Well, I won the case at last–got a complete acquital [sic], in spite of the fact that the sergeant had made a confession of guilt to the Colonel himself. I claimed, and proved by cross-examination of the prosecution’s witness, that it was an involuntary confession, wrung from the sergeant by threats and harsh treatment. The case took three hours of testimony and examination of witnesses, and I really had a wonderful time–and learned a hell of a lot. The biggest thrill of my Marine Corps career was when the sergeant led me out of the courtroom, around the corner, put his arm across my shoulders and thanked me with tears in his eyes. And it certainly convinced me, if I needed it at all, that law, and more particularly trial practice, is what I want to do in life. I thoroughly enjoyed making my final argument too, which was twenty minutes of talk straight from the shoulder, no notes, just planning it as I went.
The Colonel of course, was furious. He called in the senior member of the court, a Major, his executive officer, and read him the riot act. Told him that he had been put on the court to see that “Justice” was done–that he had been hornswaggled by “that goddamn sea-lawyer” and that this was the first case that he (the Colonel) had lost in his 26 years in the Marine Corps. And he called in the recorder–a 2nd Lt–who is the prosecutor in a court martial, and told him that he was unfit to wear the Marine Corps uniform because he lost the case.
I got very drunk that night at our regimental bar on the free drinks–the case was the talk of the regiment for a week, and needless to say, I loved it. Major Dolan, Commander of the 1st Bn, was tickled pink, told me I was the luckiest man in the outfit, to be in a position “to twist that old S.O.B.’s tail.”
So I’ve been quite the hero, had a lot of fun, and learned a great deal to boot. The whole thing was very, very satisfactory.
Much congrats Gretch on your raise–what will it take to keep you and Liz there for good? The setup is swell, except for the pay, and it looks as tho that will be coming with time.
Both of you sound busy as the very devil–which of course is swell–just so long as you don’t run yourselves into the ground. It’s what I like to hear, though.
If busy-ness is the criterion of happy living, I’m certainly happy–I’ve always got work to do. And we are out in the field all day, four or five days a week–march seven or eight miles out, have problems, running up and down the walls of these canyons, and march back–last week I carried a 45 lb. mortar all the way, and it was a job, I can tell you.
But we’re all getting built up, and the boys are learning fast–the platoon is now learning how to work as a unit–they are a hell of a good bunch of boys–will and do run themselves blue in the face if I say to.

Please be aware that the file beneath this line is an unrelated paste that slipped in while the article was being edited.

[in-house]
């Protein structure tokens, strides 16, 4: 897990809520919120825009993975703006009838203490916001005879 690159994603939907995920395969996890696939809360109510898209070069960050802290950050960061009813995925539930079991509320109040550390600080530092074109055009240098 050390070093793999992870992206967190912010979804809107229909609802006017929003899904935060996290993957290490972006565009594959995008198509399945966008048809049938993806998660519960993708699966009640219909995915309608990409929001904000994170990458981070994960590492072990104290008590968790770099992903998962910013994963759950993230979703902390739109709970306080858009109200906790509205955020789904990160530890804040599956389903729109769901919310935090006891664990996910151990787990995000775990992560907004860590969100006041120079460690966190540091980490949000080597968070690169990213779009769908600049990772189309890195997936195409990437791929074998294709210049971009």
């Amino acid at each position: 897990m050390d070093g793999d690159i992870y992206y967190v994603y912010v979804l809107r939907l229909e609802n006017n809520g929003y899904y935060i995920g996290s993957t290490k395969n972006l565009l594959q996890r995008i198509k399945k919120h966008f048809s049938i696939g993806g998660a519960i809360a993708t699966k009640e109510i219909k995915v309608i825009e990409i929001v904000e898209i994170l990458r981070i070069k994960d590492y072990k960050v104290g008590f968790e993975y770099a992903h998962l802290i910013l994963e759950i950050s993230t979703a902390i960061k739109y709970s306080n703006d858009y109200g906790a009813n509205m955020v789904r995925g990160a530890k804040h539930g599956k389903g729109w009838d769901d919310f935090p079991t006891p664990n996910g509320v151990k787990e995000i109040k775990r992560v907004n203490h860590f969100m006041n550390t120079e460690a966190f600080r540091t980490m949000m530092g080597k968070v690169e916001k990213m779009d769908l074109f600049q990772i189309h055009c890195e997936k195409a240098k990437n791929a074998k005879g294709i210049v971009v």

We have a new organization–I have six squads now instead of four, and three mortars & 3 machine guns, and 40 men instead of 28. Of course that means that I have to train 12 more boots that I haven’t got yet; but it won’t be as hard, since the rest of the platoon knows what’s going on now and the new ones should be able to pick it up quickly. There has been a slow weeding out process going on ever since I got the platoon, and I’ve gotten rid of ten or twelve who couldn’t catch on quickly, or couldn’t keep up physically, and now I’ve got a bunch of good men–ones I want behind me when the cards are down.
Which still won’t be for a long time yet. We’re organized now as the 24th Regiment–or beginning to be so organized. And it will take plenty of time to complete that training. Talk has it that we will be here until June or July. I don’t mind that in lots of ways, mainly because it’s obvious that we’ve got a lot more work to do, and I couldn’t imagine a more perfect place in which to train. The climate is wonderful, truly sunny California–I’ve got a goodly tan already–and the countryside beautiful, everything green and flowering–hilly but fertile. I would love to live here for a year or two and really get to know the place along with half a dozen other spots along the road out here. I’m going to have to live three lives in order to do all the things I plan–for the first time I’m beginning to realize the myriad possibilities–and as I watch the time go by, I realize what they mean by “life is short.” There are so many things–all calculated to make me wise–not by books, but by living and doing–and they all center around my sweetheart.
 Recorded by GWW as “New River, NC February, 1943” but evidently written from Camp Pendleton, CA. Tentatively dates to late March.
 Unfortunately, no details of this case survive–it must have been noteworthy, as it is referenced several times and reportedly led to Phil’s nickname “The Legal Eagle.”
 Major John J. Dolan served as battalion CO from 19 October 1942 to 10 May 1943. Hospitalized and declared unfit for frontline duty, Dolan was replaced by Lt. Col. Aquilla J. “Red” Dyess.
 “Liz”–Elizabeth Fenton, Gretchen’s co-editor at Home & Food.
 Phil is referring to a Corps-wide reorganization. The D-series Table of Organization was phased out in favor of the E-series, which increased the firepower of a rifle battalion. This change was approved on 15 April 1943.
 The 24th Marine Regiment was formally organized on 26 March 1943, by combining the First, Second, and Third Separate Battalions (Reinforced).